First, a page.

Carhartt: Cutting a cool—and durable—profile for construction [interview]

FUEL is a fan of any company that goes above and beyond the call of duty to support construction and skilled trades. Carhartt is a shining example of this. FUEL had a chance to speak to Carhartt Senior Public Relations Manager Erica Salomon about what matters to Carhartt when it comes to construction and the trades.

FUEL: What are the origins of Carhartt’s support of the construction industry?

Erica Salomon, Carhartt Senior PR Manager: Carhartt was founded in Detroit in 1889 by Hamilton Carhartt, and it’s still run by the family today. Back when the company started, Hamilton produced overalls for railroad workers. He did a lot of consumer research—he really wanted to perfect his bib overalls. He listened to feedback workers gave him to make the overalls better.

Over time, our overalls developed a reputation for being very durable. In construction, you need something that will last. Construction realized that maybe Carhartt could work for their industry. Their adoption of our product started in the 1930s and grew gradually into the 1950s. We started catching on that they were catching on, and we started marketing to them.

We have so many brand loyalists who enjoy wearing Carhartt and what it stands for. When you walk onto a job site wearing Carhartt, it gives you instant credibility. The people who are skilled in their jobs are wearing Carhartt—it’s definitely a point of pride.

We’ve always told stories about hard-working people in the trades. We elevate them, we celebrate them, and we honor them.

FUEL: What methods are you using to help construction’s PR? Have you seen results?

ES: In all of our marketing and advertising, we use real people on real job sites. We spend a lot of time going out and scouting people who are doing real, hard work every day. We hear their stories about how Carhartt has been part of their lives and part of their job. They use our products to get the job done.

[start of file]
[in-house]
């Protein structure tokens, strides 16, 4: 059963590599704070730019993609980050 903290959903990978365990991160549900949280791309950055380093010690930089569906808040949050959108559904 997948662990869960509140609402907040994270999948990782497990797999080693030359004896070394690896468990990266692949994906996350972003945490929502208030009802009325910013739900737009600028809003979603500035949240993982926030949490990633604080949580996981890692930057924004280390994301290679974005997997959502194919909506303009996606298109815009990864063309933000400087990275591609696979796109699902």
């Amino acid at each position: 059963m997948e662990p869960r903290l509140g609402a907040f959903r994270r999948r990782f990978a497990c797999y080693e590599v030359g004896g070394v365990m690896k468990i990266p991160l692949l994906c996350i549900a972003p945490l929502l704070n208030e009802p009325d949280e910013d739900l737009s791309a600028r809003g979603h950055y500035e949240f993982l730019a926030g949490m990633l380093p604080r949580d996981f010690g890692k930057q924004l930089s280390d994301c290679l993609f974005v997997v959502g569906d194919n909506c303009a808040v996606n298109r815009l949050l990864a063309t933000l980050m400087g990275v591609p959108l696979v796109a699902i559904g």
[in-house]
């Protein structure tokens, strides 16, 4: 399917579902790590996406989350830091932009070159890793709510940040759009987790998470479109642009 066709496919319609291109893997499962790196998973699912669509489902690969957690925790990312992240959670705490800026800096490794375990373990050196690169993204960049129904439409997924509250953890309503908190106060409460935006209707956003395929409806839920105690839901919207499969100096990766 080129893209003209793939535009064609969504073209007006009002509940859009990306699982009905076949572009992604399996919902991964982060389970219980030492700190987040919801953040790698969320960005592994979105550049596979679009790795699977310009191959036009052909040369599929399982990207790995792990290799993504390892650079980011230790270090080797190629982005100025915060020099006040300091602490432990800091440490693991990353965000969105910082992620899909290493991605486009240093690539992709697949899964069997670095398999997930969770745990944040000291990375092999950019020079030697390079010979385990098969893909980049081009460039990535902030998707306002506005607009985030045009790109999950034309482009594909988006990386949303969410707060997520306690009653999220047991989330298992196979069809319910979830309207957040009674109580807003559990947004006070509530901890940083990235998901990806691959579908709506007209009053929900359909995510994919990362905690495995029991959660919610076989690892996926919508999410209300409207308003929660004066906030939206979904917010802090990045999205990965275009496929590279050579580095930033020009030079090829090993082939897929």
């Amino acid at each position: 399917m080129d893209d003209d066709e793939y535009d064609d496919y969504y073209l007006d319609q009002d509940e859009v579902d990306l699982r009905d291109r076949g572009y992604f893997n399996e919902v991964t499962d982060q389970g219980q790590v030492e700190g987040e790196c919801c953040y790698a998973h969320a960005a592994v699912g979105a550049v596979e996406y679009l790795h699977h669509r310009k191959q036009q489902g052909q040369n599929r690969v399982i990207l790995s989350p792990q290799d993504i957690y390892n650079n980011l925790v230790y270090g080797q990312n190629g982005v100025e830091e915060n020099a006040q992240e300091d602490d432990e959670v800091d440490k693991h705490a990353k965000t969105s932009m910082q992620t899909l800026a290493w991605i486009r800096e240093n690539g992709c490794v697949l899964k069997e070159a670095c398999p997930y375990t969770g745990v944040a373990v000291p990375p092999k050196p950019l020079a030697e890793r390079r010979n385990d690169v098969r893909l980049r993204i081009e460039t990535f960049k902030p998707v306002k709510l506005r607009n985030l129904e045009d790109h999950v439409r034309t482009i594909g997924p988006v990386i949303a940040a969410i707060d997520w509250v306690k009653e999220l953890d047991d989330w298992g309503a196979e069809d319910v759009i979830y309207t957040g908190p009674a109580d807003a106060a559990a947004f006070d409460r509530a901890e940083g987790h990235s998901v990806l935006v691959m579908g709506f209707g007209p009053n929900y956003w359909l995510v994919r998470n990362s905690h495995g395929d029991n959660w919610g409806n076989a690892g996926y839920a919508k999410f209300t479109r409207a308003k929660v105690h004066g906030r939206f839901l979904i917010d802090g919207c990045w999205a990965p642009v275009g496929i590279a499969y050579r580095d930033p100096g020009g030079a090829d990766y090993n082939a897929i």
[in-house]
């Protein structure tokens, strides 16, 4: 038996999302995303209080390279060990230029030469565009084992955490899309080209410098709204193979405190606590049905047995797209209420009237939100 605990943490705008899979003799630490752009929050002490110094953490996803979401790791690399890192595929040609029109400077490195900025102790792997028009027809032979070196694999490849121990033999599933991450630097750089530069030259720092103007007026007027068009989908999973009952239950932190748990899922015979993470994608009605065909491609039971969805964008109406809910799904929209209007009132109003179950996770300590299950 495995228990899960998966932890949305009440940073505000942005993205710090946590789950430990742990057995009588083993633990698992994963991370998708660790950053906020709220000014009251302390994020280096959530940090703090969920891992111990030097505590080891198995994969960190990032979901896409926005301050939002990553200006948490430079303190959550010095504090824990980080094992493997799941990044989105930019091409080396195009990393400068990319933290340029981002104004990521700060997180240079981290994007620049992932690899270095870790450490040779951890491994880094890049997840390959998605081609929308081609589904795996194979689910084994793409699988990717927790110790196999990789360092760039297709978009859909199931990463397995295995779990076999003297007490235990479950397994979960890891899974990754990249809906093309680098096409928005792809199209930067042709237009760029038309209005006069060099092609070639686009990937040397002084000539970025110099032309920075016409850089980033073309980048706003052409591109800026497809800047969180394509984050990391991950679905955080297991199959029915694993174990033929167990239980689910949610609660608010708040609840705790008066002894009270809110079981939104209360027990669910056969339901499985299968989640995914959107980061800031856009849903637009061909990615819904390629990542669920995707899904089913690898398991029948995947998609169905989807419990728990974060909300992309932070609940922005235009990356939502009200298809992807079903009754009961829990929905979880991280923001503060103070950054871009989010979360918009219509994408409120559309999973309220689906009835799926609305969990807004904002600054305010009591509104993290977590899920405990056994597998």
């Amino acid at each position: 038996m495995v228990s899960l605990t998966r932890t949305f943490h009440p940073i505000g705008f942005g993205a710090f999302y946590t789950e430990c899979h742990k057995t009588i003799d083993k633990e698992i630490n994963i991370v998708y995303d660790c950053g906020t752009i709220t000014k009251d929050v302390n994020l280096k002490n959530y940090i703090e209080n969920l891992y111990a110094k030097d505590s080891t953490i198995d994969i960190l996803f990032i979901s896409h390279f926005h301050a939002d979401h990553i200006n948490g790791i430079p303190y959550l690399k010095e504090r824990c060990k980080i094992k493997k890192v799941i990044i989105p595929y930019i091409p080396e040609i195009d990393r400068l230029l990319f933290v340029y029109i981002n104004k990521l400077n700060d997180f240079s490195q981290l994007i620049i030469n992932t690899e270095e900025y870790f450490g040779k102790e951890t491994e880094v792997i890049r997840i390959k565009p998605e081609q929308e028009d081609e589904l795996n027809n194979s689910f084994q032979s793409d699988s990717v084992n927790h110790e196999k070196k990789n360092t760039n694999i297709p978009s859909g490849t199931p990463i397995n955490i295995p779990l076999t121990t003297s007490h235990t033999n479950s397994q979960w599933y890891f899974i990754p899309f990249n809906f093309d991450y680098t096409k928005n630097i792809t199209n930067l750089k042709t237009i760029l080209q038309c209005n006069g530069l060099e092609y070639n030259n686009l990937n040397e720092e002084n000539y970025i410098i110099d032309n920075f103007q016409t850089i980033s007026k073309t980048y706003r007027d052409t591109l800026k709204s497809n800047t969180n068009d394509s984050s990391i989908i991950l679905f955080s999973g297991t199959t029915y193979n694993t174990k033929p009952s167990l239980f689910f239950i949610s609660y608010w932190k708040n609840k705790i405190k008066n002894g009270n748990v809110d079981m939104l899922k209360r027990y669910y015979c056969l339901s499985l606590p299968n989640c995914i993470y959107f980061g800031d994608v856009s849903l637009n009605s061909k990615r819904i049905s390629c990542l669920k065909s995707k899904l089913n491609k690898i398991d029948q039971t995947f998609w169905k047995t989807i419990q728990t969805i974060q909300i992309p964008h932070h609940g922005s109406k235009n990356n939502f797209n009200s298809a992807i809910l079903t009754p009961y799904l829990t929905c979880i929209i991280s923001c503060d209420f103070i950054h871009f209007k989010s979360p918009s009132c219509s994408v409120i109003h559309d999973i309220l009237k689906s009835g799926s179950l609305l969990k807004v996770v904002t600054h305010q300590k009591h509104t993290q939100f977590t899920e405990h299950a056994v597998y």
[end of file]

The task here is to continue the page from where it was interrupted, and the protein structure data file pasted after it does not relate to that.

We started partnering with SkillsUSA in 2000. They’re a national organization that serves high school, college and even middle school students who are looking to go into technical or skilled service occupations. SkillsUSA teaches leadership and technical skills to help people move into the skilled trades. One of their key goals is ensuring that our country has a skilled workforce.

In 2011 we became their official uniform partner, so participants all wear Carhartt in competition.

FUEL: What made Carhartt want to partner with Helmets to Hardhats and now Team Rubicon?

ES: We’ve been partnering with Helmets to Hardhats for two or three years now. What excites us most about them is their commitment to helping military vets secure quality careers in the skilled trades. Vets really need career training and career options when they leave the service and are out looking for work.

As for Team Rubicon, we love that they help hard-working people get back to work after a national disaster. Think about people who’ve gone through floods or hurricanes and had their lives turned upside-down. All they want is to get back to work and get back to normalcy. Team Rubicon helps them get their lives back in order and rebuild their communities. Team Rubicon are everywhere, and the work they do is incredible. There are a lot of veterans in that organization, volunteering their time to help these relief efforts.